The appeals court found that while no hacking occurred, the fraudsters did insert the spoofing code into Medidata’s email system, which the court said is part of the computer system, and they sent messages that were made to look like they were from high officials at Medidata to trick the employees. “Thus the attack represented a fraudulent entry of data into the computer system, as the spoofing code was introduced into the email system. The attack also made a change to a data element, as the email system’s appearance was altered by the spoofing code to misleadingly indicate the sender. Accordingly, Medidata’s losses were covered by the terms of the computer fraud provision,” the court found.
The court also rejected Federal’s argument that there was no direct link between the loss and the fraudsters’ actions. “While it is true that the Medidata employees themselves had to take action to effectuate the transfer, we do not see their actions as sufficient to sever the causal relationship between the spoofing attack and the losses incurred. The employees were acting, they believed, at the behest of a high-ranking member of Medidata,” the three-judge ruling said.
Having decided that Medidata was covered under the computer fraud provision, the Second Circuit court declined to go further and review whether other provisions in the Federal crime policy such as forgery or funds transfer fraud may also apply.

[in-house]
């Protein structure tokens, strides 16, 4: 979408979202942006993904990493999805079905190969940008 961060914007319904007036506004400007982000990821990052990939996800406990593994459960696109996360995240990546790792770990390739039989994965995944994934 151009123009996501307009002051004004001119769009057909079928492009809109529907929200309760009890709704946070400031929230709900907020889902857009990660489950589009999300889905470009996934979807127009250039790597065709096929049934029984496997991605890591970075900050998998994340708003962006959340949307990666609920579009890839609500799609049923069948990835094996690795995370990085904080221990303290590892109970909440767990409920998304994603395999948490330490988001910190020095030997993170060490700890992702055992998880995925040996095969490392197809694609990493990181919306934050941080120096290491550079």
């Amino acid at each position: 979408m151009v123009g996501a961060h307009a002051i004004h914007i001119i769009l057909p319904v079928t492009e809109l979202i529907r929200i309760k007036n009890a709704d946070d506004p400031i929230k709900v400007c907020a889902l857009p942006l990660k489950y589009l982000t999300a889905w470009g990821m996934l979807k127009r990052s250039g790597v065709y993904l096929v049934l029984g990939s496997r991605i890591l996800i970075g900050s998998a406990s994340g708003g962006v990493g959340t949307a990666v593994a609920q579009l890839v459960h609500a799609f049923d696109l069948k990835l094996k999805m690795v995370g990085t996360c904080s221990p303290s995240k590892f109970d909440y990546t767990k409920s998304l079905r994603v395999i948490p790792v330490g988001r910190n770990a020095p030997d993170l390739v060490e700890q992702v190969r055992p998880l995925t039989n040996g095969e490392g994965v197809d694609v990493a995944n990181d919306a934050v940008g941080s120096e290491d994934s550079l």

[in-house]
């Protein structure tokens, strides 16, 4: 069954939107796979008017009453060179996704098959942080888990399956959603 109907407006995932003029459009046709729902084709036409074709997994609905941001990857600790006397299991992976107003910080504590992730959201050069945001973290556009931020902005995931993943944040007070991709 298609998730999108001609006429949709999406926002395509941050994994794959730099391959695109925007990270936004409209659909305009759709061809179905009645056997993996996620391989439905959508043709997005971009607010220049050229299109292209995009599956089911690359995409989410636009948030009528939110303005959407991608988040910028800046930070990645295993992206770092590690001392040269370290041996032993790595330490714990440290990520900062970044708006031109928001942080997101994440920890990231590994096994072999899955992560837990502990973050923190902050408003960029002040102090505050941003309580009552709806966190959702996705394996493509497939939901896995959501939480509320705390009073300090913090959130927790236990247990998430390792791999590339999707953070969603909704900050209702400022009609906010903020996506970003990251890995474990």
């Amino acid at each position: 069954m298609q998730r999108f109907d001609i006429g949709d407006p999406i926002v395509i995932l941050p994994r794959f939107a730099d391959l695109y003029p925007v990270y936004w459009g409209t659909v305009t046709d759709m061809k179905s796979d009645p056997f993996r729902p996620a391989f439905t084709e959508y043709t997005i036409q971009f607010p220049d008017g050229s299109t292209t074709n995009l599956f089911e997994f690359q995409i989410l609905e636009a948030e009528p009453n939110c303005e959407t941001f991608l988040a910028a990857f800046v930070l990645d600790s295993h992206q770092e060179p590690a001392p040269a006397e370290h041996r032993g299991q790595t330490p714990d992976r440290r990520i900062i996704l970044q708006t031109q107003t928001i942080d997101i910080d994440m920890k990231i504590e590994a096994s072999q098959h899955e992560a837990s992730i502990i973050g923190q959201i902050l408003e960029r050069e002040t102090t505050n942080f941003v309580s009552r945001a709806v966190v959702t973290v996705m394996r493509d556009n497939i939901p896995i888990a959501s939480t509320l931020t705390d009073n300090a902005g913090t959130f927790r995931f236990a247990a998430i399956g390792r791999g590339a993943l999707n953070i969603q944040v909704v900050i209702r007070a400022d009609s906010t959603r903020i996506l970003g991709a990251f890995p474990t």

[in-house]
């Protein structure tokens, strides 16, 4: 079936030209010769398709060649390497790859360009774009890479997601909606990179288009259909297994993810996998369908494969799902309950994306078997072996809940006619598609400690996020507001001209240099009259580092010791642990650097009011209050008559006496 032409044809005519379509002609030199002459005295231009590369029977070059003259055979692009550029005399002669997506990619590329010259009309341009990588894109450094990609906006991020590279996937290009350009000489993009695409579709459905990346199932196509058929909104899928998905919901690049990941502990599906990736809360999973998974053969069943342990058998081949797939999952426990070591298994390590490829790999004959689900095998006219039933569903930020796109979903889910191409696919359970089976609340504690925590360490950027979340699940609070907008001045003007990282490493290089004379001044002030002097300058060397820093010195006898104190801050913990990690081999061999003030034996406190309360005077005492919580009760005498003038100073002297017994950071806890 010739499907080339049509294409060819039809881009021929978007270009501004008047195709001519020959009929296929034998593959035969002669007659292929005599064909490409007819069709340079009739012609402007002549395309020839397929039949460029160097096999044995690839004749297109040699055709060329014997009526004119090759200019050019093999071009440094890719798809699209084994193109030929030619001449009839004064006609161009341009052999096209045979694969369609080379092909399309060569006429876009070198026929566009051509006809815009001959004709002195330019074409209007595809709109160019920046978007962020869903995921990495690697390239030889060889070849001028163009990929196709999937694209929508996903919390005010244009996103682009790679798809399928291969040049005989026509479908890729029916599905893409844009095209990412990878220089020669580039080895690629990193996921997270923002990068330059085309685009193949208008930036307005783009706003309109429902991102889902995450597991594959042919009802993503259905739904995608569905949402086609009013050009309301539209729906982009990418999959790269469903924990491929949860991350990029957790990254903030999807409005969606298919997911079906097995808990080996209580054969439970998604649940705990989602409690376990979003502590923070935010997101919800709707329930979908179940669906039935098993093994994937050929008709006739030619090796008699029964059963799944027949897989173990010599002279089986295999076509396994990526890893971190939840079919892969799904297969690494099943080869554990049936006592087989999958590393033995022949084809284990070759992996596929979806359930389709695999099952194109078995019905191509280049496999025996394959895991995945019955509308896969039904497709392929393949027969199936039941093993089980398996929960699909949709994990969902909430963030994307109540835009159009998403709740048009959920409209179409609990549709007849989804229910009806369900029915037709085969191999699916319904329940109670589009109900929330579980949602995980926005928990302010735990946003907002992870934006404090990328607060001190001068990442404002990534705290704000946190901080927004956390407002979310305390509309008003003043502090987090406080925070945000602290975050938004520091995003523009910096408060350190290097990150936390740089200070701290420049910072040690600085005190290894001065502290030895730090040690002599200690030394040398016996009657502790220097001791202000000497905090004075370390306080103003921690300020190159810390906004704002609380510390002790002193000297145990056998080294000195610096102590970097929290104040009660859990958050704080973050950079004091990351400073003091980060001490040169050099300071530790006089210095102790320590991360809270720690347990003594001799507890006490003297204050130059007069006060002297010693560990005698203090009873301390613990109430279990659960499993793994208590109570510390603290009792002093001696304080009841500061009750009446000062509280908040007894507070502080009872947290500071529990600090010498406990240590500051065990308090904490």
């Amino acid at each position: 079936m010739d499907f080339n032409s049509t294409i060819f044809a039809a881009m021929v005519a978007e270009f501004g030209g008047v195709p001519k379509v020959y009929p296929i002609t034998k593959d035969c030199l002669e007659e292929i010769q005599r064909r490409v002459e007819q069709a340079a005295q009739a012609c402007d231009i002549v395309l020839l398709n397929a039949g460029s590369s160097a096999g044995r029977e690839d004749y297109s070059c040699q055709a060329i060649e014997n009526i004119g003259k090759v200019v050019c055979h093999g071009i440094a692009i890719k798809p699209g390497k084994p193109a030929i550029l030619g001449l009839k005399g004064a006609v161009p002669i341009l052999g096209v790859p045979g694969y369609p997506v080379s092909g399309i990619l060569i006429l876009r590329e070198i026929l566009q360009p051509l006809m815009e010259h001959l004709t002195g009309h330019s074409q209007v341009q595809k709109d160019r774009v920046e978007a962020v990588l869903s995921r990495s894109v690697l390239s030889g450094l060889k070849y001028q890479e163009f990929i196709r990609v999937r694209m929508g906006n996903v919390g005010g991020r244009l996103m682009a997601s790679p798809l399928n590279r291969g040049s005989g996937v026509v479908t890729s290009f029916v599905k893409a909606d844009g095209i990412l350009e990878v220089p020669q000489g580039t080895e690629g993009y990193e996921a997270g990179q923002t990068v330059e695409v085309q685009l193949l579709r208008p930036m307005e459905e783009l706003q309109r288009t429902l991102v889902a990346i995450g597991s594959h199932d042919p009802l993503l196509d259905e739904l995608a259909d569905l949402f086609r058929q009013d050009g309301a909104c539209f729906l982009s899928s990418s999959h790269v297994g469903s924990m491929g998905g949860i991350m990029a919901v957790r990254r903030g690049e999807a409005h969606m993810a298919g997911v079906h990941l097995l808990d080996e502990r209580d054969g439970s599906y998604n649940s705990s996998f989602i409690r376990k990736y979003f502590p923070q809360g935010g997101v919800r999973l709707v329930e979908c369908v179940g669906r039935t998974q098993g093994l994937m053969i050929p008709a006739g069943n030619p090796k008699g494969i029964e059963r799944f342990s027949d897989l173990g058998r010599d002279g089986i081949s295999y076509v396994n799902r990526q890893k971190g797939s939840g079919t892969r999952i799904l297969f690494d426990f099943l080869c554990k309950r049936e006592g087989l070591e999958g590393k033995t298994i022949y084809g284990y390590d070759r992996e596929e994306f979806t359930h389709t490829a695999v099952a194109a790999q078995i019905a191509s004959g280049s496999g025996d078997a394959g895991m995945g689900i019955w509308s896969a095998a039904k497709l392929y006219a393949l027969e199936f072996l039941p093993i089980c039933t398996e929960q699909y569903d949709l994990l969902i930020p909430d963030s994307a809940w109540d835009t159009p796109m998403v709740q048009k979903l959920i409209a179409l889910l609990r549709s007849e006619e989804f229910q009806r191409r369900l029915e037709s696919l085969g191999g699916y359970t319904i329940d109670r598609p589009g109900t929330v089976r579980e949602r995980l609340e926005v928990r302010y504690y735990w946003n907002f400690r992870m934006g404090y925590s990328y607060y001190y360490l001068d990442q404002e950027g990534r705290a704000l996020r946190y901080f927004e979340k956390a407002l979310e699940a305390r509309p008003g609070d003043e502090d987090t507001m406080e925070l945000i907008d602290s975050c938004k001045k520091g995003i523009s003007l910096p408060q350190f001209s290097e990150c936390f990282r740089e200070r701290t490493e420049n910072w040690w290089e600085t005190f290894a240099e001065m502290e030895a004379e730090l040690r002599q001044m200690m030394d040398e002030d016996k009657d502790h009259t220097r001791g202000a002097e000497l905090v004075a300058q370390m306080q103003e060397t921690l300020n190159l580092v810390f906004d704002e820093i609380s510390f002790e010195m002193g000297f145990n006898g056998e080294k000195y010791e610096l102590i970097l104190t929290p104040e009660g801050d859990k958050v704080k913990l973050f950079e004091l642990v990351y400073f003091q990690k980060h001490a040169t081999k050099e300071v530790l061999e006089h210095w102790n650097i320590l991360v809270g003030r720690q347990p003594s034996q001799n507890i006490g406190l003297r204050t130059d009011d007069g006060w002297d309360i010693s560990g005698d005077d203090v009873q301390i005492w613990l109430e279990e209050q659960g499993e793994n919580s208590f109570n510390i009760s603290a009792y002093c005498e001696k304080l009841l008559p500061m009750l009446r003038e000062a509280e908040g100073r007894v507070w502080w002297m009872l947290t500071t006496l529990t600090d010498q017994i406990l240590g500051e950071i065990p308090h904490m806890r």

Chubb said it does not comment on litigation matters.
The Medidata case is not the only one that has been closely watched. A similar case with a contrary ruling, (American Tooling Center Inc. v. Travelers Casualty & Surety Co. of America, No. 16-12108, 2017 WL 3263356 (E.D. Mich. Aug. 1, 2017) is currently on appeal before the Sixth Circuit. In that case, the district court found no crime policy coverage where the Michigan tool and die firm wired $800,000 in funds to a fraudster’s account in the belief the account belonged to one of its vendors. The insurer faulted American Tooling for not verifying the bank account with the vendor. In that case, the district court agreed with the insurer that the loss was not a “direct loss” caused by the “use of a computer” and thus the crime policy did not apply. American Tooling has appealed.
The impact of the Medidata ruling is uncertain.
Jonathan Schwartz, a partner with Goldberg Segalla in Chicago, told Insurance Journal the Medidata ruling “should not greatly affect commercial crime coverage going forward” for two reasons.
First, he noted that the case is unusual in that the hackers infiltrated the insured’s own system in order to spoof emails from the insured’s president. “More often, the hackers purport to be a vendor or outside attorney, which can make detecting the fraud more difficult,” Schwartz said. “All other cases, including American Tooling, involve hacking into a third party’s system to induce the insured into wiring funds to the hackers’ account.”